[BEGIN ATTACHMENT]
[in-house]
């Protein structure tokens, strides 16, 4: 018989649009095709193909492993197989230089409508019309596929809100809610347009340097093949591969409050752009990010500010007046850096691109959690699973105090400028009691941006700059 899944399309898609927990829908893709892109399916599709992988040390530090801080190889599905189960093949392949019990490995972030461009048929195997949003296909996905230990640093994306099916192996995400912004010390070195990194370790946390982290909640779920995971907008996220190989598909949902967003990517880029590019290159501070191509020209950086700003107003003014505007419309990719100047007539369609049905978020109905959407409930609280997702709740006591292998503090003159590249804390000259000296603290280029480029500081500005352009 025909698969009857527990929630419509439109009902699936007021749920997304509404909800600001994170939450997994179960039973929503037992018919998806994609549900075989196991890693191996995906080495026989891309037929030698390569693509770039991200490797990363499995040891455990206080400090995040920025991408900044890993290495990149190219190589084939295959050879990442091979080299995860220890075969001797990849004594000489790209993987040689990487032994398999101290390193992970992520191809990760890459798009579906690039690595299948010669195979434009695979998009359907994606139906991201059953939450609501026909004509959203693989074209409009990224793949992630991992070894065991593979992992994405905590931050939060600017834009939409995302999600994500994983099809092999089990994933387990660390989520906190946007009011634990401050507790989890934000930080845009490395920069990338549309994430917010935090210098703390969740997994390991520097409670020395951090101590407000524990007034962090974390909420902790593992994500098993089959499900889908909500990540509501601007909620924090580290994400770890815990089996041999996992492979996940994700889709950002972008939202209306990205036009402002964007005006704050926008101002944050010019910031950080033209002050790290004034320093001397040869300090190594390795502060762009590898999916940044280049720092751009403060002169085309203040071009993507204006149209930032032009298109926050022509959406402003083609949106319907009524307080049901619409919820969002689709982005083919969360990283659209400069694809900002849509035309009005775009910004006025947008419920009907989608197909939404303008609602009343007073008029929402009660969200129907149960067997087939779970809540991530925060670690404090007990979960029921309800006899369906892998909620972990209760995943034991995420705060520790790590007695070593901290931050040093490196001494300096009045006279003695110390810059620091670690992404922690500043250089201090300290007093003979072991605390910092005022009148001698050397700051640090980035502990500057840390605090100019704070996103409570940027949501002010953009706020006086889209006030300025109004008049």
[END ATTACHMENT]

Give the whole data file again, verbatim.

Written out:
[in-house]
């Protein structure tokens, strides 16, 4: 018989649009095709193909492993197989230089409508019309596929809100809610347009340097093949591969409050752009990010500010007046850096691109959690699973105090400028009691941006700059 899944399309898609927990829908893709892109399916599709992988040390530090801080190889599905189960093949392949019990490995972030461009048929195997949003296909996905230990640093994306099916192996995400912004010390070195990194370790946390982290909640779920995971907008996220190989598909949902967003990517880029590019290159501070191509020209950086700003107003003014505007419309990719100047007539369609049905978020109905959407409930609280997702709740006591292998503090003159590249804390000259000296603290280029480029500081500005352009 025909698969009857527990929630419509439109009902699936007021749920997304509404909800600001994170939450997994179960039973929503037992018919998806994609549900075989196991890693191996995906080495026989891309037929030698390569693509770039991200490797990363499995040891455990206080400090995040920025991408900044890993290495990149190219190589084939295959050879990442091979080299995860220890075969001797990849004594000489790209993987040689990487032994398999101290390193992970992520191809990760890459798009579906690039690595299948010669195979434009695979998009359907994606139906991201059953939450609501026909004509959203693989074209409009990224793949992630991992070894065991593979992992994405905590931050939060600017834009939409995302999600994500994983099809092999089990994933387990660390989520906190946007009011634990401050507790989890934000930080845009490395920069990338549309994430917010935090210098703390969740997994390991520097409670020395951090101590407000524990007034962090974390909420902790593992994500098993089959499900889908909500990540509501601007909620924090580290994400770890815990089996041999996992492979996940994700889709950002972008939202209306990205036009402002964007005006704050926008101002944050010019910031950080033209002050790290004034320093001397040869300090190594390795502060762009590898999916940044280049720092751009403060002169085309203040071009993507204006149209930032032009298109926050022509959406402003083609949106319907009524307080049901619409919820969002689709982005083919969360990283659209400069694809900002849509035309009005775009910004006025947008419920009907989608197909939404303008609602009343007073008029929402009660969200129907149960067997087939779970809540991530925060670690404090007990979960029921309800006899369906892998909620972990209760995943034991995420705060520790790590007695070593901290931050040093490196001494300096009045006279003695110390810059620091670690992404922690500043250089201090300290007093003979072991605390910092005022009148001698050397700051640090980035502990500057840390605090100019704070996103409570940027949501002010953009706020006086889209006030300025109004008049």